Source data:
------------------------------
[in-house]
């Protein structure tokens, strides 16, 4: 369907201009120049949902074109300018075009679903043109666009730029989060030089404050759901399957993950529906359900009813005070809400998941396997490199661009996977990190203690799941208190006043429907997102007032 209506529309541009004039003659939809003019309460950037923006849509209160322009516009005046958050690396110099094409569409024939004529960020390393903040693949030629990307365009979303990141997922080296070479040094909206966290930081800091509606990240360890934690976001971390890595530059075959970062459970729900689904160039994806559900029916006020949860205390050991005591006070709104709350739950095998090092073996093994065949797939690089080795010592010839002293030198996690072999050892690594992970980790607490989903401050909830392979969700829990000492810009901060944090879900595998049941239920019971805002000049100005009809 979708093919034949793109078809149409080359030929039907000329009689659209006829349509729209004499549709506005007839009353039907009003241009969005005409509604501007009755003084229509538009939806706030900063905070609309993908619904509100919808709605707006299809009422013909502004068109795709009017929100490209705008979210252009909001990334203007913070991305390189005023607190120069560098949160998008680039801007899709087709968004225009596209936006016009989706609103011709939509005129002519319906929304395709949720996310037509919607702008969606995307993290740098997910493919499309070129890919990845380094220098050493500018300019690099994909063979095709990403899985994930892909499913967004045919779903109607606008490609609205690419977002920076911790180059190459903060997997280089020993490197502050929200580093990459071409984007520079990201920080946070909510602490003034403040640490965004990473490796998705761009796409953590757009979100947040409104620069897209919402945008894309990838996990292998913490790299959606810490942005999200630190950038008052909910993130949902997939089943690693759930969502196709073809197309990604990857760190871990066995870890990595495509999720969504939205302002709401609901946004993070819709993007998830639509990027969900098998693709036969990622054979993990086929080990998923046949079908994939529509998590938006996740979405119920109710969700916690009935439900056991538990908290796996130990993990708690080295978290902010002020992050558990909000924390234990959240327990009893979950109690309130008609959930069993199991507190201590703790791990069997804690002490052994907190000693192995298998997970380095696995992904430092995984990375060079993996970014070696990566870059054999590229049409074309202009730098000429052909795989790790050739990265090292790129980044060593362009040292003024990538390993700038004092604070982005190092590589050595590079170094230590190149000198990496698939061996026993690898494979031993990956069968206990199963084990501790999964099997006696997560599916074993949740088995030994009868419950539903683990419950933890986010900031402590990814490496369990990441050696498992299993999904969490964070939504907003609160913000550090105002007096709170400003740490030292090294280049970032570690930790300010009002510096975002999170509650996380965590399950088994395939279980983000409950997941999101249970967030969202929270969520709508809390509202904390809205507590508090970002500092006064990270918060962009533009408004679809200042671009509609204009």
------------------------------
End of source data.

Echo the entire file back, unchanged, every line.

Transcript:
[in-house]
């Protein structure tokens, strides 16, 4: 369907201009120049949902074109300018075009679903043109666009730029989060030089404050759901399957993950529906359900009813005070809400998941396997490199661009996977990190203690799941208190006043429907997102007032 209506529309541009004039003659939809003019309460950037923006849509209160322009516009005046958050690396110099094409569409024939004529960020390393903040693949030629990307365009979303990141997922080296070479040094909206966290930081800091509606990240360890934690976001971390890595530059075959970062459970729900689904160039994806559900029916006020949860205390050991005591006070709104709350739950095998090092073996093994065949797939690089080795010592010839002293030198996690072999050892690594992970980790607490989903401050909830392979969700829990000492810009901060944090879900595998049941239920019971805002000049100005009809 979708093919034949793109078809149409080359030929039907000329009689659209006829349509729209004499549709506005007839009353039907009003241009969005005409509604501007009755003084229509538009939806706030900063905070609309993908619904509100919808709605707006299809009422013909502004068109795709009017929100490209705008979210252009909001990334203007913070991305390189005023607190120069560098949160998008680039801007899709087709968004225009596209936006016009989706609103011709939509005129002519319906929304395709949720996310037509919607702008969606995307993290740098997910493919499309070129890919990845380094220098050493500018300019690099994909063979095709990403899985994930892909499913967004045919779903109607606008490609609205690419977002920076911790180059190459903060997997280089020993490197502050929200580093990459071409984007520079990201920080946070909510602490003034403040640490965004990473490796998705761009796409953590757009979100947040409104620069897209919402945008894309990838996990292998913490790299959606810490942005999200630190950038008052909910993130949902997939089943690693759930969502196709073809197309990604990857760190871990066995870890990595495509999720969504939205302002709401609901946004993070819709993007998830639509990027969900098998693709036969990622054979993990086929080990998923046949079908994939529509998590938006996740979405119920109710969700916690009935439900056991538990908290796996130990993990708690080295978290902010002020992050558990909000924390234990959240327990009893979950109690309130008609959930069993199991507190201590703790791990069997804690002490052994907190000693192995298998997970380095696995992904430092995984990375060079993996970014070696990566870059054999590229049409074309202009730098000429052909795989790790050739990265090292790129980044060593362009040292003024990538390993700038004092604070982005190092590589050595590079170094230590190149000198990496698939061996026993690898494979031993990956069968206990199963084990501790999964099997006696997560599916074993949740088995030994009868419950539903683990419950933890986010900031402590990814490496369990990441050696498992299993999904969490964070939504907003609160913000550090105002007096709170400003740490030292090294280049970032570690930790300010009002510096975002999170509650996380965590399950088994395939279980983000409950997941999101249970967030969202929270969520709508809390509202904390809205507590508090970002500092006064990270918060962009533009408004679809200042671009509609204009």